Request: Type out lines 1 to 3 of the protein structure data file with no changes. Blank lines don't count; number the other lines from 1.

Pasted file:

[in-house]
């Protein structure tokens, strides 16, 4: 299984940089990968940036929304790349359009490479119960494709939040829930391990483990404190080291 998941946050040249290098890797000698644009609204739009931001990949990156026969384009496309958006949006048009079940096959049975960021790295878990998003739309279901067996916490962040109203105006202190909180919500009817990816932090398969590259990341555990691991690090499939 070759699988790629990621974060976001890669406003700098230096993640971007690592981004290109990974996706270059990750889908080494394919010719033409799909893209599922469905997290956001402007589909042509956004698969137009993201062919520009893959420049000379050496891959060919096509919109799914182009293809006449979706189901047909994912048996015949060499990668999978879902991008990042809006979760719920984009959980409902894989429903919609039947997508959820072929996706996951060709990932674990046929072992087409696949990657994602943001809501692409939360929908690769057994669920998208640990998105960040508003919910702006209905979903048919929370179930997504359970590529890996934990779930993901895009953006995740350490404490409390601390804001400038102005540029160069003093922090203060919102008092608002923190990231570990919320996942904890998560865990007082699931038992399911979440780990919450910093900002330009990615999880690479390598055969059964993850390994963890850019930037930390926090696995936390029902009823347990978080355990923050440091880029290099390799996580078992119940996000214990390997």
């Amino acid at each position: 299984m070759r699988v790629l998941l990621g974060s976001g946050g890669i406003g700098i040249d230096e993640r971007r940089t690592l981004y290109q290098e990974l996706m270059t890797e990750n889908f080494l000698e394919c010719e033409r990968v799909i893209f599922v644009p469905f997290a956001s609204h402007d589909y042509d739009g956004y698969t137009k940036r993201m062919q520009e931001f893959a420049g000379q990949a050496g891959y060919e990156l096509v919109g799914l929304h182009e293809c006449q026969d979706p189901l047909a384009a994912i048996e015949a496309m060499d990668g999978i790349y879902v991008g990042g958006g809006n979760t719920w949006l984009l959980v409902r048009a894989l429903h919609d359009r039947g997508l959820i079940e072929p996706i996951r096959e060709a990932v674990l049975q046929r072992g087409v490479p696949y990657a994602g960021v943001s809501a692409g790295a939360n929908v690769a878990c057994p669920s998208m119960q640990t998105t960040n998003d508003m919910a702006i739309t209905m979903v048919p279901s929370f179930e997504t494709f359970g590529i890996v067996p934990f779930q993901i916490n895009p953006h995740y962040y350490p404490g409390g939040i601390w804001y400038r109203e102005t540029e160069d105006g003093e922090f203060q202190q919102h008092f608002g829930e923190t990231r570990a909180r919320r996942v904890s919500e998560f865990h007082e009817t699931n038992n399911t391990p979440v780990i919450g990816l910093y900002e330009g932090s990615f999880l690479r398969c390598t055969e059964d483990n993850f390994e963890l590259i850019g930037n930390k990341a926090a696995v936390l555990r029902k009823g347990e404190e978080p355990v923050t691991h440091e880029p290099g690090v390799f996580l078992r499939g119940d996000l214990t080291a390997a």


[in-house]
């Protein structure tokens, strides 16, 4: 299984940089990968940036929304790349359009490479119960494709939040829930391990483990404190080291 998941946050040249290098890797000698644009609204739009931001990949990156026969384009496309958006949006048009079940096959049975960021790295878990998003739309279901067996916490962040109203105006202190909180919500009817990816932090398969590259990341555990691991690090499939 070759699988790629990621974060976001890669406003700098230096993640971007690592981004290109990974996706270059990750889908080494394919010719033409799909893209599922469905997290956001402007589909042509956004698969137009993201062919520009893959420049000379050496891959060919096509919109799914182009293809006449979706189901047909994912048996015949060499990668999978879902991008990042809006979760719920984009959980409902894989429903919609039947997508959820072929996706996951060709990932674990046929072992087409696949990657994602943001809501692409939360929908690769057994669920998208640990998105960040508003919910702006209905979903048919929370179930997504359970590529890996934990779930993901895009953006995740350490404490409390601390804001400038102005540029160069003093922090203060919102008092608002923190990231570990919320996942904890998560865990007082699931038992399911979440780990919450910093900002330009990615999880690479390598055969059964993850390994963890850019930037930390926090696995936390029902009823347990978080355990923050440091880029290099390799996580078992119940996000214990390997």
């Amino acid at each position: 299984m070759r699988v790629l998941l990621g974060s976001g946050g890669i406003g700098i040249d230096e993640r971007r940089t690592l981004y290109q290098e990974l996706m270059t890797e990750n889908f080494l000698e394919c010719e033409r990968v799909i893209f599922v644009p469905f997290a956001s609204h402007d589909y042509d739009g956004y698969t137009k940036r993201m062919q520009e931001f893959a420049g000379q990949a050496g891959y060919e990156l096509v919109g799914l929304h182009e293809c006449q026969d979706p189901l047909a384009a994912i048996e015949a496309m060499d990668g999978i790349y879902v991008g990042g958006g809006n979760t719920w949006l984009l959980v409902r048009a894989l429903h919609d359009r039947g997508l959820i079940e072929p996706i996951r096959e060709a990932v674990l049975q046929r072992g087409v490479p696949y990657a994602g960021v943001s809501a692409g790295a939360n929908v690769a878990c057994p669920s998208m119960q640990t998105t960040n998003d508003m919910a702006i739309t209905m979903v048919p279901s929370f179930e997504t494709f359970g590529i890996v067996p934990f779930q993901i916490n895009p953006h995740y962040y350490p404490g409390g939040i601390w804001y400038r109203e102005t540029e160069d105006g003093e922090f203060q202190q919102h008092f608002g829930e923190t990231r570990a909180r919320r996942v904890s919500e998560f865990h007082e009817t699931n038992n399911t391990p979440v780990i919450g990816l910093y900002e330009g932090s990615f999880l690479r398969c390598t055969e059964d483990n993850f390994e963890l590259i850019g930037n930390k990341a926090a696995v936390l555990r029902k009823g347990e404190e978080p355990v923050t691991h440091e880029p290099g690090v390799f996580l078992r499939g119940d996000l214990t080291a390997a």